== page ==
Through a global network of IaaS-powered data centers, availability zones (or AZs) can be physically separated to protect the deployed VMs from any individual failure.
Despite its many benefits, most enterprise CTOs would be aware of the challenges involved with migrating workloads to the cloud IaaS environment. How should they plan to do the transition? Let us discuss that next.
Cloud IaaS migration steps that CTOs must consider
For today’s CTOs, setting up an agile cloud infrastructure is much more than selecting the right cloud platform and configuring a VM. In an interview, Chip Childers of Cloud Foundry talked about digital transformation as a process where companies need to “embrace technology strategically throughout the value chain.”
Here is what CTOs consider as the 4 necessary steps or practices for cloud migration:
1. Evaluate your existing IT landscape and applications.
According to Luis Weir of Capgemini, the first step “should always be to do an assessment of the current IT landscape and determine what is the right strategy to move the on-premises workloads.” Evaluate all your existing applications and make sure all business stakeholders are involved in the cloud migration process.
While some applications can be migrated using the “lift-and-shift” method, older applications may be more suitable as SaaS applications. Similarly, consider the “cloud-native” approach for middleware applications that could involve cloud integration and re-engineering.
2. Align the cloud migration with business objectives.
As pointed out by Walid Negm, the CTO at Aricent, organizations must “align their business goals with the benefits that the cloud brings.” This can relate to benefits such as lower operational costs, faster product releases, or higher availability.
Before commencing the migration process, CTOs should consider:
- Redesigning their enterprise infrastructure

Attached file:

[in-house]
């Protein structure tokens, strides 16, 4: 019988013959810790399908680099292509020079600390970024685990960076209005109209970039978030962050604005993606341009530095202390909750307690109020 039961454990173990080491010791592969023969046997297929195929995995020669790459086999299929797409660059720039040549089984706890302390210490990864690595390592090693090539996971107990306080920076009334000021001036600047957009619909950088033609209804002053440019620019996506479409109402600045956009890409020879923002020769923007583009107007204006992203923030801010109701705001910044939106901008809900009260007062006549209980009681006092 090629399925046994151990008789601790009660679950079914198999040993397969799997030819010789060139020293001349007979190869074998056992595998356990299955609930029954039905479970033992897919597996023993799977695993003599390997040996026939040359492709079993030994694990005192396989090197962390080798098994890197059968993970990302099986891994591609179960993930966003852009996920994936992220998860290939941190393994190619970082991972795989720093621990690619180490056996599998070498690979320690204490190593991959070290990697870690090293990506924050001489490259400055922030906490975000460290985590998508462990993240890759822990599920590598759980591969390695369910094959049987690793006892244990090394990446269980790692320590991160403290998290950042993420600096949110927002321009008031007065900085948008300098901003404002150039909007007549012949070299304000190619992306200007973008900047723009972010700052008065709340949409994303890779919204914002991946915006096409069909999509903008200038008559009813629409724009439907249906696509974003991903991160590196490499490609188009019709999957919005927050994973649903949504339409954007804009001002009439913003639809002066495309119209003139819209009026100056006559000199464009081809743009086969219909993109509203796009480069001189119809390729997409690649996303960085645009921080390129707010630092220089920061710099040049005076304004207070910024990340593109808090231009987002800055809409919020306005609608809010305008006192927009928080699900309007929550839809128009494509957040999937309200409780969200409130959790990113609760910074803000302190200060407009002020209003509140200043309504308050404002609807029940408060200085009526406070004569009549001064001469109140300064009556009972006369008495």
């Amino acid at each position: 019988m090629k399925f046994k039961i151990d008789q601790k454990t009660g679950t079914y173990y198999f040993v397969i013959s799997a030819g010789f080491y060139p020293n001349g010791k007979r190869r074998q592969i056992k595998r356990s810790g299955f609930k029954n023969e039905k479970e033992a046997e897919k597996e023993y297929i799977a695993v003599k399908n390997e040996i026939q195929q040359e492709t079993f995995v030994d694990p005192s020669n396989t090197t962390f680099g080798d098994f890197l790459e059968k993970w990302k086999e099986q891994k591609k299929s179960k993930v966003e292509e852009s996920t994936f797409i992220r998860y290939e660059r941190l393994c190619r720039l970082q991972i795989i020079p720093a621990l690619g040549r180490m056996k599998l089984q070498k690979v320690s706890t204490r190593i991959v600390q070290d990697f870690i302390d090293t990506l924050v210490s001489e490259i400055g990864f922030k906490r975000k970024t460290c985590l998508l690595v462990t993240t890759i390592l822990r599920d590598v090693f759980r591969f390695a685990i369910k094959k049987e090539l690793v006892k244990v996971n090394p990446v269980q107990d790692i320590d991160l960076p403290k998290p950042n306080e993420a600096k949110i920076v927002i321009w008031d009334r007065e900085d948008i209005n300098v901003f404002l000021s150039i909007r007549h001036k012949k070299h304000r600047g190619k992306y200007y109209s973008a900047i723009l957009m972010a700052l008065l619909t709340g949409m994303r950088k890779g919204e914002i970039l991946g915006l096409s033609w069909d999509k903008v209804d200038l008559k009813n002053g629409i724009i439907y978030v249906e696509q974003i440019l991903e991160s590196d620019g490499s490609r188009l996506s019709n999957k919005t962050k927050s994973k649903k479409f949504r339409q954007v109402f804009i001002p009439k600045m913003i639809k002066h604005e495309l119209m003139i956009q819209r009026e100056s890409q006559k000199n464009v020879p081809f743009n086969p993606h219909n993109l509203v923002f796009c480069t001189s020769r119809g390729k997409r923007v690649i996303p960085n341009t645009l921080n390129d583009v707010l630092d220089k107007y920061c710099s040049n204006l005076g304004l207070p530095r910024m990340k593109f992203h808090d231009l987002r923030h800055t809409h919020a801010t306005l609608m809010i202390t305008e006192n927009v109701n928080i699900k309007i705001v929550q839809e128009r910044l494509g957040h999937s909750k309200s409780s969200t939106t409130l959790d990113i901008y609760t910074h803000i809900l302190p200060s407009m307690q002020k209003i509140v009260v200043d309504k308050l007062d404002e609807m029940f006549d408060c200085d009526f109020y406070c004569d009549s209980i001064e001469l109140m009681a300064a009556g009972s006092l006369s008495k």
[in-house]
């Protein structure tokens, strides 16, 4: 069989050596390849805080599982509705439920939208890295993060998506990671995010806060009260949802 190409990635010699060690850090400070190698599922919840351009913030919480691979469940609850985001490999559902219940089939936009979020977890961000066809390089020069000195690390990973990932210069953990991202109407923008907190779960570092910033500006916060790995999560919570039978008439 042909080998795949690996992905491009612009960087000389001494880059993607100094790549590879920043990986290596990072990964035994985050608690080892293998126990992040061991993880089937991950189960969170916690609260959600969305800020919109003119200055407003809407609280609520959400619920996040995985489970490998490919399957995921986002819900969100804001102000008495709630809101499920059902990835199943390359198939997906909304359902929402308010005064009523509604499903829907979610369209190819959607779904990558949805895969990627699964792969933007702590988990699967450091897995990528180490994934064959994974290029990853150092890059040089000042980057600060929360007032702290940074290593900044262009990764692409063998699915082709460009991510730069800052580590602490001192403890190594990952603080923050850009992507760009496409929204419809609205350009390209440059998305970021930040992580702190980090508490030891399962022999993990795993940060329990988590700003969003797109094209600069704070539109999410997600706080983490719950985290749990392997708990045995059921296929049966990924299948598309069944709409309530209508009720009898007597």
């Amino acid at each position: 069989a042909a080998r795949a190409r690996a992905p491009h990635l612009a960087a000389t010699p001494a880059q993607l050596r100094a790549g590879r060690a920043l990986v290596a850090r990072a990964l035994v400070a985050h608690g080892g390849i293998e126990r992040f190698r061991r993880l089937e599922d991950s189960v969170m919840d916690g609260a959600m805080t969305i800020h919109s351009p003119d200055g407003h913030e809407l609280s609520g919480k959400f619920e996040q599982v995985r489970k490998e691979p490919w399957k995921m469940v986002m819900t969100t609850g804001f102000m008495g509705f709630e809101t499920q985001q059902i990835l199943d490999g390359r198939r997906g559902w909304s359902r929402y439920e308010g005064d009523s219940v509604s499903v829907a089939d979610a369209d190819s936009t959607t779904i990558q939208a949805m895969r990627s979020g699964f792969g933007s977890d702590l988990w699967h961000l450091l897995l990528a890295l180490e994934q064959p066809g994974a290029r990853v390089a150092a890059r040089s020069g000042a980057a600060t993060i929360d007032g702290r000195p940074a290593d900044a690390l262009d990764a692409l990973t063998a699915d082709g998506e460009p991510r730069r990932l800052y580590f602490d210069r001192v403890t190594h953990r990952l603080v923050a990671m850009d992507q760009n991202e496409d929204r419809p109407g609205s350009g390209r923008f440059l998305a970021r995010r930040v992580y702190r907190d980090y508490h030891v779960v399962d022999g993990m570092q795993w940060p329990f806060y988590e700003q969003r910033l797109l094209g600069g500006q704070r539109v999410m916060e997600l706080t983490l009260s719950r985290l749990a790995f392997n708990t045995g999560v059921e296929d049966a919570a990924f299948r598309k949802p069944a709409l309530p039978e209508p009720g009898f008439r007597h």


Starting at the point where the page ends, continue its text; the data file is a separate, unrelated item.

- Designing a detailed migration plan
- Integrating with existing third-party applications, wherever applicable
3. Prioritize your cloud investments.
Neil Briscoe of Cloud Gateway defines an efficient CTO as one who “doesn’t overcomplicate” and keeps it simple. He talks about CTOs knowing their “current estate in any cloud migration” and what enterprises miss out on when the “first app moves to the cloud.”
For instance, organizations can consider the hybrid cloud model to distribute workloads across public and private IaaS clouds. This can enable organizations to optimize their operational costs in the long run by:
- Opting for specific geo-location-based pricing
- Partnering with multiple cloud providers for different cloud services.
- Containerizing all mission-critical applications.
4. Select the right technology and migration model.
As cloud migrations carry with them significant cost implications, CTOs must be cognizant of the cloud technologies and migration models that can align with a smooth transition. The use of the “wrong” technology can feed into risk factors such as data compliance, cybersecurity, and even customer experience. As pointed out by Aron Brand of CTERA Networks, “organizations should invest into cloud strategies that minimize its impact on the end-user.”
On their part, CTOs must look at the long-term benefits of the IaaS cloud model, which may seem complex and time-consuming in a shorter period. They must base their decision-making on a clear understanding of business strategies instead of simply approaching it as a technology project.
For enterprise CTOs, the Cloud IaaS platform offers a cost-effective, scalable, and highly available infrastructure for managing their dynamic workloads. However, to derive maximum business value from the IaaS platforms, they need to consider their existing on-premises infrastructure and running applications.